German re-armament

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The Heinkel He 111, one of the technologically advanced aircraft that were designed and produced illegally in the 1930s as part of the clandestine German rearmament Bundesarchiv Bild 101I-343-0694-21, Belgien-Frankreich, Flugzeug Heinkel He 111.jpg
The Heinkel He 111, one of the technologically advanced aircraft that were designed and produced illegally in the 1930s as part of the clandestine German rearmament

German rearmament (Aufrüstung, German pronunciation: [ˈaʊ̯fˌʀʏstʊŋ] ) was a policy and practice of rearmament carried out in Germany during the interwar period (1918–1939), in violation of the Treaty of Versailles. It began on a small, secret, and informal basis shortly after the treaty was signed, [1] but it was massively expanded after the Nazi Party came to power in 1933.

Germany Federal parliamentary republic in central-western Europe

Germany, officially the Federal Republic of Germany, is a country in Central and Western Europe, lying between the Baltic and North Seas to the north, and the Alps, Lake Constance and the High Rhine to the south. It borders Denmark to the north, Poland and the Czech Republic to the east, Austria and Switzerland to the south, France to the southwest, and Luxembourg, Belgium and the Netherlands to the west.

Interwar period Period between the end of World War I and the beginning of World War II

In the context of the history of the 20th century, the interwar period was the period between the end of the First World War in November 1918 and the beginning of the Second World War in September 1939. This period is also colloquially referred to as Between the Wars.

Treaty of Versailles one of the treaties that ended the First World War

The Treaty of Versailles was the most important of the peace treaties that brought World War I to an end. The Treaty ended the state of war between Germany and the Allied Powers. It was signed on 28 June 1919 in Versailles, exactly five years after the assassination of Archduke Franz Ferdinand, which had directly led to the war. The other Central Powers on the German side signed separate treaties. Although the armistice, signed on 11 November 1918, ended the actual fighting, it took six months of Allied negotiations at the Paris Peace Conference to conclude the peace treaty. The treaty was registered by the Secretariat of the League of Nations on 21 October 1919.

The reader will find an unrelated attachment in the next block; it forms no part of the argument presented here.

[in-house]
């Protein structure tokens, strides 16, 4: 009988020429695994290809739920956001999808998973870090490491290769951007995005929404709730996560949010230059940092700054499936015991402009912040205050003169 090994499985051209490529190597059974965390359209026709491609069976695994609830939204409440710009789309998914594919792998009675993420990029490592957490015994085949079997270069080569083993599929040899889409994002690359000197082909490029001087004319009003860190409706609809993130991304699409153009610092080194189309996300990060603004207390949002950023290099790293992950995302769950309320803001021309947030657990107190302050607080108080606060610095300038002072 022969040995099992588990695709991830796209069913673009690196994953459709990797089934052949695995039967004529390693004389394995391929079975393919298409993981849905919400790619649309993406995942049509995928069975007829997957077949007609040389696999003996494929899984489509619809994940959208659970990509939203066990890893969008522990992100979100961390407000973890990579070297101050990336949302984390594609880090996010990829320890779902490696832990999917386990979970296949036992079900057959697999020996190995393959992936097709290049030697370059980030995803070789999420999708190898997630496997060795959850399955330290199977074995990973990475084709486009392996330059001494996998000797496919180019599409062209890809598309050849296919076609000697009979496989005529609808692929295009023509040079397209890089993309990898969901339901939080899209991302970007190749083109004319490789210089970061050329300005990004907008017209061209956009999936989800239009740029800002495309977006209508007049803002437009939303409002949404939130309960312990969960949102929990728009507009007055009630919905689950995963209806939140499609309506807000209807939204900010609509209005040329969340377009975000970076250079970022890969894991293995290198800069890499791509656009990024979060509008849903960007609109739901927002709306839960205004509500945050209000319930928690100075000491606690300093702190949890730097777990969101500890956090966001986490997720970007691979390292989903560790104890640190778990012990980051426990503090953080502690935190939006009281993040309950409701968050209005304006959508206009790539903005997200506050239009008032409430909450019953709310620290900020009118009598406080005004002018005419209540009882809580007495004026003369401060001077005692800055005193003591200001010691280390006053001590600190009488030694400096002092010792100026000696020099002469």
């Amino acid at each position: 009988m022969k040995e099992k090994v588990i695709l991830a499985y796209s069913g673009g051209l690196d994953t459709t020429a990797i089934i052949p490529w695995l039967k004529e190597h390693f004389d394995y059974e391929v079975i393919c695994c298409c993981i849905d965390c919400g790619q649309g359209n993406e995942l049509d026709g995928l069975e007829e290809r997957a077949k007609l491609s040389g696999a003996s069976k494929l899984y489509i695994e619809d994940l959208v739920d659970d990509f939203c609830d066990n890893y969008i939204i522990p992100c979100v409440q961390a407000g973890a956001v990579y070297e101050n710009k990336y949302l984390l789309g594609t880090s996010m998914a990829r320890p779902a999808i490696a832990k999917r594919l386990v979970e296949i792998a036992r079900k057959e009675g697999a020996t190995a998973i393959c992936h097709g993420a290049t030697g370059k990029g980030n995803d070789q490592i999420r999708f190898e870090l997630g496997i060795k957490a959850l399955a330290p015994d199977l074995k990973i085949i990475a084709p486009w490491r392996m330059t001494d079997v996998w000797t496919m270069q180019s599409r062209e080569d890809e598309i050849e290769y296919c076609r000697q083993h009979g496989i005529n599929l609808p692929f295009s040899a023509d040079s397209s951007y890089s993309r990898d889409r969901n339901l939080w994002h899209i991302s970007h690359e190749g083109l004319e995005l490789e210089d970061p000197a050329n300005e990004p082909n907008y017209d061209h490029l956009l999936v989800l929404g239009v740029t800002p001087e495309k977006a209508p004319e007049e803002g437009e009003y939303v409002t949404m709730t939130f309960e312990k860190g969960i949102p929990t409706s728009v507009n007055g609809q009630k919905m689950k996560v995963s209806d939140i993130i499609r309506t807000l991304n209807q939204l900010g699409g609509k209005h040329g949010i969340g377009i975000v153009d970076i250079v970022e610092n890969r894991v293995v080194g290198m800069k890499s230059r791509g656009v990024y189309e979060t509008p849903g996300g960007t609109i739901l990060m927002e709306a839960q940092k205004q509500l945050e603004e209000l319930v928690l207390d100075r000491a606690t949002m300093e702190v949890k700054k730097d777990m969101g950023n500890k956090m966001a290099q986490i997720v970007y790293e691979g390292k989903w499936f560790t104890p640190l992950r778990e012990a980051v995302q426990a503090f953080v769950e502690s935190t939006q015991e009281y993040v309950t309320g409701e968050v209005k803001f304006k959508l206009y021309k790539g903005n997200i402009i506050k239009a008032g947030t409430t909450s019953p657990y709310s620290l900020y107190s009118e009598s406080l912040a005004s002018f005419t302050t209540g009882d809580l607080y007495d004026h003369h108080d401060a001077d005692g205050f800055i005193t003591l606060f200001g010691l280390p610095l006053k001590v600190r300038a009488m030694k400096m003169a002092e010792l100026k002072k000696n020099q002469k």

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Despite its scale, German re-armament remained a largely covert operation, carried out using front organizations such as glider clubs for training pilots, and sporting clubs and Nazi SA militia groups for teaching infantry combat techniques. Front companies like MEFO were set up to finance the rearmament by placing massive orders with Krupp, Siemens, Gutehofnungshütte, and Rheinmetall for weapons forbidden by the Treaty of Versailles.

A covert operation is a military operation that's intended to conceal the identity of or allow plausible denial by the sponsor. It is intended to create a political effect which can have implications in the military, intelligence or law enforcement arenas affecting either the internal population of a country or individuals outside it. Covert operations aim to secretly fulfill their mission objectives without anyone knowing who sponsored or carried out the operation, or in some cases, without anyone knowing that the operation has even occurred.

<i lang="de" title="German language text">Sturmabteilung</i> original Nazi paramilitary

The Sturmabteilung, literally Storm Detachment, was the Nazi Party's original paramilitary. It played a significant role in Adolf Hitler's rise to power in the 1920s and 1930s. Its primary purposes were providing protection for Nazi rallies and assemblies, disrupting the meetings of opposing parties, fighting against the paramilitary units of the opposing parties, especially the Red Front Fighters League of the Communist Party of Germany (KPD), and intimidating Romani, trade unionists, and, especially, Jews – for instance, during the Nazi boycott of Jewish businesses.

MEFO was the more common abbreviation for, a dummy company set up by the Nazi German government to finance the German re-armament effort in the years prior to World War II.

Carl von Ossietzky exposed the reality of the German rearmament in 1931 and his disclosures won him the 1935 Nobel Peace Prize but he was imprisoned, tortured and killed by the Nazis in 1938. [2] Von Ossietzky's disclosures also triggered the Re-armament policy in the United Kingdom, which escalated after Adolf Hitler withdrew Germany from the League of Nations and the World Disarmament Conference in 1933. [3]

Carl von Ossietzky German journalist, author, pacifist and recipient of the 1935 Nobel Peace Prize

Carl von Ossietzky was a German pacifist and the recipient of the 1935 Nobel Peace Prize for his work in exposing the clandestine German re-armament.

Nobel Peace Prize One of five Nobel Prizes established by Alfred Nobel

The Nobel Peace Prize is one of the five Nobel Prizes established by the will of Swedish industrialist, inventor, and armaments manufacturer Alfred Nobel, along with the prizes in Chemistry, Physics, Physiology or Medicine, and Literature. Since March 1901, it has been awarded annually to those who have "done the most or the best work for fraternity between nations, for the abolition or reduction of standing armies and for the holding and promotion of peace congresses".

British re-armament